25 years of the ISA: a quarter of a century of tax-efficient savings and investing

Posted 12 March 2024 by Tom Hind

As we approach the end of the 23/24 tax-year, we also reach a significant milestone: 25-years of the Individual Savings Account (ISA).

With imminent changes and updates coming to one of the most used savings and investing accounts in the UK, now feels like a good time to take a step back to explore its origins and various iterations before examining its future.

So where does the ISA come from?

The ISA was introduced in 1999 by Gordon Brown to replace the Personal Equity Plans (PEPs) and Tax-Exempt Special Savings Accounts (TESSAs). However, their inception was met with mixed reactions.

Investors, commentators, investment companies, and financial advisers were sceptical. The bone of contention was that ISA investment limits seemed less favourable compared to those that applied to PEPs (for investment) and TESSAs (for cash). The more modest ISA limit of up to £7,000 (with £3,000 as the cash element) was seen as an ‘attack’ on the savings industry.

Since then, the ISA has gone through various rounds of tweaks and changes to become a stalwart of the financial planning process, undoubtably helping millions to save and invest.

Below is a summary of some of the key ISA milestones:

  1. 1999: ISAs were born, replacing PEPs and TESSAs. The annual allowance was set at £7,000 per tax year.
  2. 2008/09: The first change to the existing limit occurred, increasing the allowance by £600 per year.
  3. 2013: The government allowed ISAs to hold shares listed on the Alternative Investment Market (AIM). This move opened investment opportunities in smaller, growth-oriented companies. Additionally, ISAs became eligible for Business Relief (BR), which provides inheritance tax (IHT) planning benefits. Investors could now include AIM-listed shares within their ISAs, potentially shielding them from IHT. 
  4. 2014: The government introduced the concept of New ISAs (NISAs), which combined both cash and stocks and shares ISAs. The annual allowance for NISAs was set at £15,000. This marked a simplification of the ISA landscape, making it easier for savers to manage their investments.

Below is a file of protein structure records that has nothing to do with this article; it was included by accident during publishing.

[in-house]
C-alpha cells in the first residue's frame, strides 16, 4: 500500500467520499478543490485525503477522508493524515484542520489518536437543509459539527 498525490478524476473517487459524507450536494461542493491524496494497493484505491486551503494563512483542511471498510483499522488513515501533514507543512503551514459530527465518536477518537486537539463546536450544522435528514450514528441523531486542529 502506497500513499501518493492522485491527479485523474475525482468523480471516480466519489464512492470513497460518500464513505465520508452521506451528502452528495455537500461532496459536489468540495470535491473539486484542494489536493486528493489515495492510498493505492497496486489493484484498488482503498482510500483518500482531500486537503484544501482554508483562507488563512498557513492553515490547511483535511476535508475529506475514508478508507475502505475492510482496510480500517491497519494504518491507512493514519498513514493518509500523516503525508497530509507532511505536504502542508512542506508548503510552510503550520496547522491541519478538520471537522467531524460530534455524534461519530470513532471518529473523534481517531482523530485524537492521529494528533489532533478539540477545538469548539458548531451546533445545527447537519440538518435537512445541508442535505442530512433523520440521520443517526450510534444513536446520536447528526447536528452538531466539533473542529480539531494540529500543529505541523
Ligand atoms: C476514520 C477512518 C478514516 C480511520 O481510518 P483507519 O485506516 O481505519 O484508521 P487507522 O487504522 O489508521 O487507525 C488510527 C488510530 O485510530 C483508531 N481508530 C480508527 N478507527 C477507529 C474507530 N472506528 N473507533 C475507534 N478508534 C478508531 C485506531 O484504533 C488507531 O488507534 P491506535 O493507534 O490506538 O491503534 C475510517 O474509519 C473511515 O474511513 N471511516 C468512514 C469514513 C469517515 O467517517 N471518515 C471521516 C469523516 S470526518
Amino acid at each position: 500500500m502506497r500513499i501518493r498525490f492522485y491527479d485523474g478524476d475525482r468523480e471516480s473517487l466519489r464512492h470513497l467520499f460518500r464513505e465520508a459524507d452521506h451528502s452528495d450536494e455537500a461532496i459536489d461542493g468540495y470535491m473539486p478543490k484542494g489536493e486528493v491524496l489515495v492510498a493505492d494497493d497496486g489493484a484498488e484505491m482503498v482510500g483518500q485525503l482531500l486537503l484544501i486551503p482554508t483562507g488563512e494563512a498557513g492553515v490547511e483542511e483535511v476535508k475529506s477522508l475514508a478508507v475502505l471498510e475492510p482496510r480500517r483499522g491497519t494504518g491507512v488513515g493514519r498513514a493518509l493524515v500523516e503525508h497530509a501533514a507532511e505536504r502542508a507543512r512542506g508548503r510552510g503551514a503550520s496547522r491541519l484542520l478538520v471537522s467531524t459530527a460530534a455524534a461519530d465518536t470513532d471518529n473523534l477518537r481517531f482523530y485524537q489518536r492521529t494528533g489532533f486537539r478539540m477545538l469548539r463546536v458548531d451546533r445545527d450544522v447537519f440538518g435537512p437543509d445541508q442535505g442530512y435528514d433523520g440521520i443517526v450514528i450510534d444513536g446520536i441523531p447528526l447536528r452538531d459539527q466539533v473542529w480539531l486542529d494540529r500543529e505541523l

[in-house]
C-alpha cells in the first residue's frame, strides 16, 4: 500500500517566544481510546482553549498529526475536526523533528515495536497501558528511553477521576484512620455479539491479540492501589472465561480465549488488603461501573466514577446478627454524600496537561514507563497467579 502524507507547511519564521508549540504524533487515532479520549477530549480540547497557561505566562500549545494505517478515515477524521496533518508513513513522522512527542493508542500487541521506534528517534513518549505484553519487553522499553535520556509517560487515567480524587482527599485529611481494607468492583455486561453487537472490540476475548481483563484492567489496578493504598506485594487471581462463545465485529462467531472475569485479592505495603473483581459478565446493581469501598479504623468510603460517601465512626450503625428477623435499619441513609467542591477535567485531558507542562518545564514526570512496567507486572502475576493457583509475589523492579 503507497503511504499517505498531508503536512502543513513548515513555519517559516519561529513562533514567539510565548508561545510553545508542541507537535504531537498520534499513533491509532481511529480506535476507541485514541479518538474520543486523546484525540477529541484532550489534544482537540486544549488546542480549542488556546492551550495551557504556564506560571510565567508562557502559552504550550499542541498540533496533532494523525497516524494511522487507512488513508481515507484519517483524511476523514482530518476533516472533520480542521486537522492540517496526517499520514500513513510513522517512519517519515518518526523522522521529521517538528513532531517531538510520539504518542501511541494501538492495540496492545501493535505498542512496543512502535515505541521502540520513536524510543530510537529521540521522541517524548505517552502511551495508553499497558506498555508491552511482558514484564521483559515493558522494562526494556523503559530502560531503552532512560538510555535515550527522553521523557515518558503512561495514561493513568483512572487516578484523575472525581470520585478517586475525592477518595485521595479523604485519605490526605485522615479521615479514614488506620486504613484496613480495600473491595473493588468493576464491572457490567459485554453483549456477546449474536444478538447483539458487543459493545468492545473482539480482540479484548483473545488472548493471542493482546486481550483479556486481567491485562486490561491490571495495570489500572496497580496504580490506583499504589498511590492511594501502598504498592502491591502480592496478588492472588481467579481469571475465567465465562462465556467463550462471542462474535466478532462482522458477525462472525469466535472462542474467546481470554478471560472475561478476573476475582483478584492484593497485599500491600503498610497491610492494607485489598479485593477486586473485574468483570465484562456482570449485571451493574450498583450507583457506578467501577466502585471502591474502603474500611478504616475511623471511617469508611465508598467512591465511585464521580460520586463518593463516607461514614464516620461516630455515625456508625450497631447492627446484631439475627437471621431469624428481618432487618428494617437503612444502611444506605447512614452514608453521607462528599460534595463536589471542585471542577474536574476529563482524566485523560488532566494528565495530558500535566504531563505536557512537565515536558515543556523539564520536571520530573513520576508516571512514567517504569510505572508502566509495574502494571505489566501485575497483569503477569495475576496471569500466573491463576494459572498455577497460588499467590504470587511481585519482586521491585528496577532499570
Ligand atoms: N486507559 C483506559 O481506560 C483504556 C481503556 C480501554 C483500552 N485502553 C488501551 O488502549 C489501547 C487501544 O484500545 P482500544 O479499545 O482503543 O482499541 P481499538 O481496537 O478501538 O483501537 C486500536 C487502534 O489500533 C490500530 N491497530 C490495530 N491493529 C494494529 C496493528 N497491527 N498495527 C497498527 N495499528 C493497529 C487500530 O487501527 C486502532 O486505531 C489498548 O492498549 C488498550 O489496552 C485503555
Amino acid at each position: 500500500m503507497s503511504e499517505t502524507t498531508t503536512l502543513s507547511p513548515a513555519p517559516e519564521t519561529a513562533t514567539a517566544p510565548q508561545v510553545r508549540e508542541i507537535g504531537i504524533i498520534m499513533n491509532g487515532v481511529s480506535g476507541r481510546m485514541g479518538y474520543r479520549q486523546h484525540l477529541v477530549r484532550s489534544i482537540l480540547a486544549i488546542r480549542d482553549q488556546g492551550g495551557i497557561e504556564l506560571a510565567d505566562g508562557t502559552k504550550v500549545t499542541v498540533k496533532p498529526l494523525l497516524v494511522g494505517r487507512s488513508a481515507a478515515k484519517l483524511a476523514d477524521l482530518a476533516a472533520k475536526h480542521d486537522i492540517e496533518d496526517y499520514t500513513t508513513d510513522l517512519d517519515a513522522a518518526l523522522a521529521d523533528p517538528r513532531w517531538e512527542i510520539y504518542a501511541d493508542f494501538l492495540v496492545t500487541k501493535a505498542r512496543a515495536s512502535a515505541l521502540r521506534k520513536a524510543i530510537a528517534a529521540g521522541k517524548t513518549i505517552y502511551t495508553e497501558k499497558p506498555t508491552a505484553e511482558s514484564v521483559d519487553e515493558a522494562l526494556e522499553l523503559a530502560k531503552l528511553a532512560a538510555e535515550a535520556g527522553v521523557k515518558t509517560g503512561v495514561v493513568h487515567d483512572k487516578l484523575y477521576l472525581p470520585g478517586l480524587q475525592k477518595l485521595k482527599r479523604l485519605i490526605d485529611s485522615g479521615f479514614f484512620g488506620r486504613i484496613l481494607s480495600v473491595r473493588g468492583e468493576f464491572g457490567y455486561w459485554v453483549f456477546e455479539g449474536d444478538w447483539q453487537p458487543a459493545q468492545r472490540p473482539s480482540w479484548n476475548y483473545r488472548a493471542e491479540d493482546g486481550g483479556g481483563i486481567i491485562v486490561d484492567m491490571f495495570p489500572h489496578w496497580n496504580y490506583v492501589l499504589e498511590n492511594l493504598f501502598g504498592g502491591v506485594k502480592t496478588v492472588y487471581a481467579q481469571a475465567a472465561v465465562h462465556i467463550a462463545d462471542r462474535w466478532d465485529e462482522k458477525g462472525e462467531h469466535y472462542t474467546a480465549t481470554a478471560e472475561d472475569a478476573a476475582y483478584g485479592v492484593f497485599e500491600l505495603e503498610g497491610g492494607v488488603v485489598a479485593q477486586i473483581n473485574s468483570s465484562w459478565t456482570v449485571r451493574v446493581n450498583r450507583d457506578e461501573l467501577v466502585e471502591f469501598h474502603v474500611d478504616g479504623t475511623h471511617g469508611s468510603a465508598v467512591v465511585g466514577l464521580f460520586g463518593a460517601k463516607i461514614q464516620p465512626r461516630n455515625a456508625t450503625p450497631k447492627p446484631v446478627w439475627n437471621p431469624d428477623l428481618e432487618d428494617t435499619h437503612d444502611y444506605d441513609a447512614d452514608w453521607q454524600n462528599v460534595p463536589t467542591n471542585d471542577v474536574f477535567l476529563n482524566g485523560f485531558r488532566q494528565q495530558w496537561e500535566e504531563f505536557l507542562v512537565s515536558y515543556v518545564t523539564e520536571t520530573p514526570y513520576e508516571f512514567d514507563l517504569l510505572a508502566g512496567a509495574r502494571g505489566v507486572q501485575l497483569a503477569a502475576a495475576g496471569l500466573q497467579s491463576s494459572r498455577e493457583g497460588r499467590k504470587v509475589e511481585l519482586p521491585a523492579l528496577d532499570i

5. 2017: The NISA allowance underwent another transformation, expanding to £20,000 per tax year. Savers could now contribute up to this higher limit across cash, stocks and shares, and innovative finance ISAs. The flexibility offered by the increased allowance encouraged more people to participate in ISAs.

As of the end of the 21/22 tax-year, £741.6 billion was held in ISA accounts with 62% of that held in stocks and shares. This proves that ISAs have been a successful tool for individual savers and investors to grow and preserve their wealth tax efficiently. But what is in store for ISAs moving forward?

The Future of ISAs: some considerations

  1. Digital transformation: ISAs have become more accessible and user-friendly through digital platforms. Nutmeg and Moneybox for example have engaged use of ISAs as the main account type, with options to focus on individual objectives, such as saving for a house. This engagement provides an opportunity to build on.
  2. Expanded investment options: Broader investment choices within ISAs are also on the rise, including sustainable and ethical funds, as managers seek to engage with new customers through thematic investing opportunities.
  3. Innovative products: New ISA variants have already emerged with the LISA and JISA, but what other audiences could the ISA be used for?
  4. Tax efficiency: Focus on tax efficiency as a key driver for ISA usage will remain at the core of the proposition though allowances and tax-exemptions may change as new governments look to have their say on the UK saving and investing environment.

There are two specific changes already in motion and coming to ISAs on the 6 April to be aware of:

1. Multiple ISA subscriptions

At the moment you can only subscribe to one ISA of each type per tax year. However, starting from April 2024, clients will be able to pay into multiple ISAs of the same type within the same tax year.

This change simplifies things for both cash savers and investors. Cash savers can open multiple new cash ISAs as better interest rate deals become available. Investors can more easily try out different stocks and shares ISA providers making the environment even more competitive. I’m sure incentives for customers to hold with one provider will be common.

2. Partial ISA transfers

Currently, you can only do partial transfers of funds that you’ve paid into before the current tax year. If you want to move money you’ve paid in since 6 April that year, you need to do so in full. This is changing and from April 2024, which means clients will have greater flexibility. For example, if you have £15,000 in a cash ISA and want to move just £10,000 of it to a new provider, you’ll be able to do so, regardless of when that £15,000 was paid in.

In summary, the ISA has proved to be a hugely successful product that has enabled millions to build their wealth in a tax-efficient manner. Additional flexibility can only be a good thing as this will help to boost the incentive for people to save and invest. At the other end of the life cycle, they can also be a fantastic way for clients to enter drawdown and leave their pensions invested.

We look forward to seeing what happens over the next 25 years.

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Tom Hind

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Tom Hind